Space probes tend to be aimed at a single major target, or its moons. It is rare for a spacecraft to be aimed at several equally important objects in different orbits around the Sun. This, however, is exactly what is doing the currently-underway Lucy mission. Aimed at Jupiter’s Trojan asteroids, this NASA spacecraft will open a window into the ancient Solar System.
While we usually think of planets and asteroids as orbiting under the influence of the Sun alone, the reality is far more complex. All objects with mass attract each other. While usually these interactions are negligible, they sometimes lead to interesting consequences: one of these is the phenomenon of Trojan asteroids.
These are asteroids that orbit 60° ahead or behind a given planet on the same orbit, always staying near the L4 and L5 Lagrange points. The planet with the most Trojans is Jupiter, thanks to its enormous mass: it has more than 9800. The asteroids are all named after heroes of the Trojan War, according to their location: the Greek camp ahead of Jupiter and the Trojan one behind.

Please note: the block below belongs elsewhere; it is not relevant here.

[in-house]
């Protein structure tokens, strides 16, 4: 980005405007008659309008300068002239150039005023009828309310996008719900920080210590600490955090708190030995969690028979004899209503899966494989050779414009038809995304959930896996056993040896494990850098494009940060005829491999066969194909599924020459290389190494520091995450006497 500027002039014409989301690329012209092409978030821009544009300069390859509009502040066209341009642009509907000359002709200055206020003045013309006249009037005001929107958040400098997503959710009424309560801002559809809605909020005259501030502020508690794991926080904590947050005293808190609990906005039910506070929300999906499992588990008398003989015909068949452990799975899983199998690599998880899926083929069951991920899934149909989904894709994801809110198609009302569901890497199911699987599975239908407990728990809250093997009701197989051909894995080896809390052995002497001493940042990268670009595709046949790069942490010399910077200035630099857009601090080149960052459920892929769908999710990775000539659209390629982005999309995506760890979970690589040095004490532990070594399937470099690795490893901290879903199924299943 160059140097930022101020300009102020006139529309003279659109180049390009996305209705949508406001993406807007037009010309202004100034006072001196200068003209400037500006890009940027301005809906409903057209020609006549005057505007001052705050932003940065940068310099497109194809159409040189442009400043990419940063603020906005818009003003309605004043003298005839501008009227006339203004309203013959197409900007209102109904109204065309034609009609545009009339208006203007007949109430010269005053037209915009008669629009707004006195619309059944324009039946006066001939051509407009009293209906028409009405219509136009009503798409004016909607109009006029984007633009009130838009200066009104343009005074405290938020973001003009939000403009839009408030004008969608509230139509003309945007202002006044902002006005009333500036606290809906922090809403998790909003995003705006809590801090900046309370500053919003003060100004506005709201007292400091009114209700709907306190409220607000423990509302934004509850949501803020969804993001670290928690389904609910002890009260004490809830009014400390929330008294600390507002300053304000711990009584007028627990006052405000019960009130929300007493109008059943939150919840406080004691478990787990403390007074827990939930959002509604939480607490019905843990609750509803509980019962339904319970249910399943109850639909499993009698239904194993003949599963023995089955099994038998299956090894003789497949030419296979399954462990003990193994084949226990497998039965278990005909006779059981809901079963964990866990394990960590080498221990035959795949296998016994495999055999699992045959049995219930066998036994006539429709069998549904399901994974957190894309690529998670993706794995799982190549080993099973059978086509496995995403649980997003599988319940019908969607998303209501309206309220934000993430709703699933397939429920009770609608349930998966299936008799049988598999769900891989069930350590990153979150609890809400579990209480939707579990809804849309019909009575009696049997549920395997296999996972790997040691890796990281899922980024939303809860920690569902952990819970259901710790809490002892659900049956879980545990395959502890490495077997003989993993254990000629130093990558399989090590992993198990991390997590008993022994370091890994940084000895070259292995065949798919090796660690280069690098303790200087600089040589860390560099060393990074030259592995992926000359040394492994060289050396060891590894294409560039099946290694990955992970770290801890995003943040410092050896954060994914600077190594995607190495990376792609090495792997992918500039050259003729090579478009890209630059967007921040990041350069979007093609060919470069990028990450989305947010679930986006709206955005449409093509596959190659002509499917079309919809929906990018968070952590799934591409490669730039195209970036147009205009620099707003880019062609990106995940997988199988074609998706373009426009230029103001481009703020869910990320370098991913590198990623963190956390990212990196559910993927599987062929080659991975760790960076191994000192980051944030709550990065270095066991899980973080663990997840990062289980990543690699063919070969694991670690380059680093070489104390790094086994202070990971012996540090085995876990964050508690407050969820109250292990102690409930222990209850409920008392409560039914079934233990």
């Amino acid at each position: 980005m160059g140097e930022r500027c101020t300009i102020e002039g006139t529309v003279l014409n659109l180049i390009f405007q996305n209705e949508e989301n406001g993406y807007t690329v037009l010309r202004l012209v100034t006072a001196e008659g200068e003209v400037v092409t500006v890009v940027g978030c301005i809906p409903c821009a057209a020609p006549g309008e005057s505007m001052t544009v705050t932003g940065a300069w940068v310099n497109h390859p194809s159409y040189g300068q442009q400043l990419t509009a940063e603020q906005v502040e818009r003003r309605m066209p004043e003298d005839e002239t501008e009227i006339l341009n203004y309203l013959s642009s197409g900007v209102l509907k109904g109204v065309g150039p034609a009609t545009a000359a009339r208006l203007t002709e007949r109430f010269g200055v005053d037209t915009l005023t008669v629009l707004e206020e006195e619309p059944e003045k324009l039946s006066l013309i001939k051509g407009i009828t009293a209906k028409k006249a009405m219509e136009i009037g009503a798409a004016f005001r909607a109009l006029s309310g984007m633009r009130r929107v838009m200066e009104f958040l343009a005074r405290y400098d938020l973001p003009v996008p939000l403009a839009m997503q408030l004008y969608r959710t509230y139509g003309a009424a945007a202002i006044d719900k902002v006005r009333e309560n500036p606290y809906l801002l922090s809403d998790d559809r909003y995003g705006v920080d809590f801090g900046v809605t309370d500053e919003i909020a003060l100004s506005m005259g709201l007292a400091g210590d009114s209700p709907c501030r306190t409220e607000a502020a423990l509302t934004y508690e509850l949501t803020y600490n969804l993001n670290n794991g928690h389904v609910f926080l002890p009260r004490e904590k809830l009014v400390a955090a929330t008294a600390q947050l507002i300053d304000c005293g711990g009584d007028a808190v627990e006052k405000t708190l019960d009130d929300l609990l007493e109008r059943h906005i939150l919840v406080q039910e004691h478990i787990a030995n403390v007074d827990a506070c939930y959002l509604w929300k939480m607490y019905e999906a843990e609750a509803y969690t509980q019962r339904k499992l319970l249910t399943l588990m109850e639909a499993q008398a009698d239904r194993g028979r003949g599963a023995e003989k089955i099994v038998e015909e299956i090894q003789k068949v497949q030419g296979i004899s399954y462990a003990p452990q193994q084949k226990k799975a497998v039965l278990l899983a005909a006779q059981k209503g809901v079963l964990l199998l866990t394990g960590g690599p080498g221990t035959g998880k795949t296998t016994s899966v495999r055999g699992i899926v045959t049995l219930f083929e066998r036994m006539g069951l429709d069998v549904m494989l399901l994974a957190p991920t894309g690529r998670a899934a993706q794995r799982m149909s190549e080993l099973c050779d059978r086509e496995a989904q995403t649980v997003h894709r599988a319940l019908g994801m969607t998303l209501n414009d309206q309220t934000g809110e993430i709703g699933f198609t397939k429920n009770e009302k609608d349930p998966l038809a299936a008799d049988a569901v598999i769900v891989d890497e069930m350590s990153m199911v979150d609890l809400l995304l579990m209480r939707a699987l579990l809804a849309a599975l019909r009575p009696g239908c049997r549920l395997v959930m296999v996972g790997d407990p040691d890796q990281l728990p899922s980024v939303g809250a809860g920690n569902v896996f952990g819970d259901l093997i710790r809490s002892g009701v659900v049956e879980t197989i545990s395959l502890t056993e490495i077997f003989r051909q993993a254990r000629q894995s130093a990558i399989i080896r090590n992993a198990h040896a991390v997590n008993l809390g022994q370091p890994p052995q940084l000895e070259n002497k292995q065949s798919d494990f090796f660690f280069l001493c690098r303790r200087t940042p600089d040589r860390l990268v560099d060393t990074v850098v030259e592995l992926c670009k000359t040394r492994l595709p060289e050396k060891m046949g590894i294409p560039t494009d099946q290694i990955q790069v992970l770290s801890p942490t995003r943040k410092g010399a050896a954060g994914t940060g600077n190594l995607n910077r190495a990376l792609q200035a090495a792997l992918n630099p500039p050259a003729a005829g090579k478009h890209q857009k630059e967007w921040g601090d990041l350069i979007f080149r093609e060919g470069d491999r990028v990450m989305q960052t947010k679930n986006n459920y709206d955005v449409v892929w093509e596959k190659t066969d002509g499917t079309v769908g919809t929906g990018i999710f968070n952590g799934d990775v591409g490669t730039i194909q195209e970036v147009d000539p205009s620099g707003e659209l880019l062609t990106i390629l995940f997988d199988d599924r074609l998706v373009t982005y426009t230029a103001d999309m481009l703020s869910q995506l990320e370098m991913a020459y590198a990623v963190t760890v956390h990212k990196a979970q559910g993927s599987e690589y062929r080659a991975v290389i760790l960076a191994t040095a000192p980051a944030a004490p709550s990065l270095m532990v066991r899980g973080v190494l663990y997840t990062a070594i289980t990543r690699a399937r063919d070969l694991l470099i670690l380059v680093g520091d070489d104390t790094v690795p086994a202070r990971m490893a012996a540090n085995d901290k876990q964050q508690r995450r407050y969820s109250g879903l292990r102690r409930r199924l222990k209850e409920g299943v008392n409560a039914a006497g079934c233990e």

According to leading theories, Trojan asteroids are remnants of the outer portions of the protoplanetary disk from which the planets formed. After that period, things did not stay put for long. Instead, planets slowly changed their orbits, ending up where they are today. During this process, called migration, much of the leftover raw materials were ejected outward, but some became trapped in the gravitational interactions of Jupiter and the Sun. That material became the Trojan asteroids, which thus offer a window into the early days of our planetary system.
Based on Earth observations, Trojan asteroids are very diverse. This hints that they were formed in different parts of the outer protoplanetary disk and that they had different histories. Lucy will map and characterize surface geology and composition, interior structure, and natural satellites. The spacecraft is named after the Lucy hominin fossil since Trojan asteroids can be thought of as fossils of planetary formation.
Trajectory and spacecraft